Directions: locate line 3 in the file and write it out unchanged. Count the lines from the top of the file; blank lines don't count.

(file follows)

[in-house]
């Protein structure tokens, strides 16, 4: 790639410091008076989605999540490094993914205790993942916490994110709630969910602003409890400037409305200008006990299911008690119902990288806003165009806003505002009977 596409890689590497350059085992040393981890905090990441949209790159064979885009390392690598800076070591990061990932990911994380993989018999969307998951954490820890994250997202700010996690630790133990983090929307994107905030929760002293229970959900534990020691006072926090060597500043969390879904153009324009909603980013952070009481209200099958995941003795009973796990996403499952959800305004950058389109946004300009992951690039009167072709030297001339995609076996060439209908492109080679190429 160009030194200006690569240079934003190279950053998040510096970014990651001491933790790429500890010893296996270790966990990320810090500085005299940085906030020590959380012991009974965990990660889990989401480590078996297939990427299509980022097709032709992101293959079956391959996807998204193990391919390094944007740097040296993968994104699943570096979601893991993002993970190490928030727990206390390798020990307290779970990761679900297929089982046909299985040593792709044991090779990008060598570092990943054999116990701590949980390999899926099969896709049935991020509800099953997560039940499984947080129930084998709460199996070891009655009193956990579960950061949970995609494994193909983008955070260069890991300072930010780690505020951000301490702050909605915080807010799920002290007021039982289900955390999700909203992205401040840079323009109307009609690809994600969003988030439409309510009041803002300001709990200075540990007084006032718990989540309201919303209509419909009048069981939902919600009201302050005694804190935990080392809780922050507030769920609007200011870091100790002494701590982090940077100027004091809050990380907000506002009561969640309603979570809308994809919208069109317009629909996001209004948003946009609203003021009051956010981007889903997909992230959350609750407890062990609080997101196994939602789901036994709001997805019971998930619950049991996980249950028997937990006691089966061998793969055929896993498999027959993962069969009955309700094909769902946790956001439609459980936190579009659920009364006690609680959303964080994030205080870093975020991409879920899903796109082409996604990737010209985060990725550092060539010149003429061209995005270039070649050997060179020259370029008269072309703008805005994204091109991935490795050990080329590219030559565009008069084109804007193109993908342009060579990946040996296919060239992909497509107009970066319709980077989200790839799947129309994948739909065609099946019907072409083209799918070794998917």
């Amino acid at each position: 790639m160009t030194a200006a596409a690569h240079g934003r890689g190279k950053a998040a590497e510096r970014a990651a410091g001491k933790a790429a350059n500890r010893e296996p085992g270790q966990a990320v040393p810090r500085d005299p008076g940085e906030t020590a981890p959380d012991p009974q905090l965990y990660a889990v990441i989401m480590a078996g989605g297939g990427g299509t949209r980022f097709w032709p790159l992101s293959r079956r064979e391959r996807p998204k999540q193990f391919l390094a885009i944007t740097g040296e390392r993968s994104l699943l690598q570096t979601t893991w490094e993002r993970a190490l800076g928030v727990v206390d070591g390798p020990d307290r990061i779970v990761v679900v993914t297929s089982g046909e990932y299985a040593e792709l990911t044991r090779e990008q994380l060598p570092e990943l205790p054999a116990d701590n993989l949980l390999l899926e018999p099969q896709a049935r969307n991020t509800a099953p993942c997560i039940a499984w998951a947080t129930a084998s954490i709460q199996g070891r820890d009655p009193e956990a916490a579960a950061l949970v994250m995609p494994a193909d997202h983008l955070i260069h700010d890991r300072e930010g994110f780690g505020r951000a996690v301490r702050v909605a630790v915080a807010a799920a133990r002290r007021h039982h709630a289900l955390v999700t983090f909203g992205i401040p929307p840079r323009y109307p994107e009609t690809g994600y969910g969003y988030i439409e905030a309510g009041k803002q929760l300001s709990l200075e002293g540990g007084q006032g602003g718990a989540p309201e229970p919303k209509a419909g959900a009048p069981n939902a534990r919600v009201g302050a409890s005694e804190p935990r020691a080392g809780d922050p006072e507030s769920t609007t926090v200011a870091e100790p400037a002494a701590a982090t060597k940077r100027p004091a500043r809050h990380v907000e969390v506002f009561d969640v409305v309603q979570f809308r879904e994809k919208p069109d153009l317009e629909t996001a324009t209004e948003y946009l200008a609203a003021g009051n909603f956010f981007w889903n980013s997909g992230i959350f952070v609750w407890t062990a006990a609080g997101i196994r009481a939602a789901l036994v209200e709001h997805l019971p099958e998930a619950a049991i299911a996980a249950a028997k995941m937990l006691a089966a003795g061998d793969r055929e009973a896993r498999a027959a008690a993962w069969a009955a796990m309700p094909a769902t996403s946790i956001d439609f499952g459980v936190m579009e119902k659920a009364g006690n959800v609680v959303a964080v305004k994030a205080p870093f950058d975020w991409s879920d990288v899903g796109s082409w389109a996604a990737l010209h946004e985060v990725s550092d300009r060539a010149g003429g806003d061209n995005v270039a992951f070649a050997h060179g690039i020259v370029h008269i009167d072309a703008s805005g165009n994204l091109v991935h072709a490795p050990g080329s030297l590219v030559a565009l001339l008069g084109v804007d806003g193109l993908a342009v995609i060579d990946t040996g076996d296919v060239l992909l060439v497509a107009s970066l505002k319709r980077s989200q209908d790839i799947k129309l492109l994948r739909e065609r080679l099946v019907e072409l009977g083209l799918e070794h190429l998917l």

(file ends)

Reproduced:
């Amino acid at each position: 790639m160009t030194a200006a596409a690569h240079g934003r890689g190279k950053a998040a590497e510096r970014a990651a410091g001491k933790a790429a350059n500890r010893e296996p085992g270790q966990a990320v040393p810090r500085d005299p008076g940085e906030t020590a981890p959380d012991p009974q905090l965990y990660a889990v990441i989401m480590a078996g989605g297939g990427g299509t949209r980022f097709w032709p790159l992101s293959r079956r064979e391959r996807p998204k999540q193990f391919l390094a885009i944007t740097g040296e390392r993968s994104l699943l690598q570096t979601t893991w490094e993002r993970a190490l800076g928030v727990v206390d070591g390798p020990d307290r990061i779970v990761v679900v993914t297929s089982g046909e990932y299985a040593e792709l990911t044991r090779e990008q994380l060598p570092e990943l205790p054999a116990d701590n993989l949980l390999l899926e018999p099969q896709a049935r969307n991020t509800a099953p993942c997560i039940a499984w998951a947080t129930a084998s954490i709460q199996g070891r820890d009655p009193e956990a916490a579960a950061l949970v994250m995609p494994a193909d997202h983008l955070i260069h700010d890991r300072e930010g994110f780690g505020r951000a996690v301490r702050v909605a630790v915080a807010a799920a133990r002290r007021h039982h709630a289900l955390v999700t983090f909203g992205i401040p929307p840079r323009y109307p994107e009609t690809g994600y969910g969003y988030i439409e905030a309510g009041k803002q929760l300001s709990l200075e002293g540990g007084q006032g602003g718990a989540p309201e229970p919303k209509a419909g959900a009048p069981n939902a534990r919600v009201g302050a409890s005694e804190p935990r020691a080392g809780d922050p006072e507030s769920t609007t926090v200011a870091e100790p400037a002494a701590a982090t060597k940077r100027p004091a500043r809050h990380v907000e969390v506002f009561d969640v409305v309603q979570f809308r879904e994809k919208p069109d153009l317009e629909t996001a324009t209004e948003y946009l200008a609203a003021g009051n909603f956010f981007w889903n980013s997909g992230i959350f952070v609750w407890t062990a006990a609080g997101i196994r009481a939602a789901l036994v209200e709001h997805l019971p099958e998930a619950a049991i299911a996980a249950a028997k995941m937990l006691a089966a003795g061998d793969r055929e009973a896993r498999a027959a008690a993962w069969a009955a796990m309700p094909a769902t996403s946790i956001d439609f499952g459980v936190m579009e119902k659920a009364g006690n959800v609680v959303a964080v305004k994030a205080p870093f950058d975020w991409s879920d990288v899903g796109s082409w389109a996604a990737l010209h946004e985060v990725s550092d300009r060539a010149g003429g806003d061209n995005v270039a992951f070649a050997h060179g690039i020259v370029h008269i009167d072309a703008s805005g165009n994204l091109v991935h072709a490795p050990g080329s030297l590219v030559a565009l001339l008069g084109v804007d806003g193109l993908a342009v995609i060579d990946t040996g076996d296919v060239l992909l060439v497509a107009s970066l505002k319709r980077s989200q209908d790839i799947k129309l492109l994948r739909e065609r080679l099946v019907e072409l009977g083209l799918e070794h190429l998917l």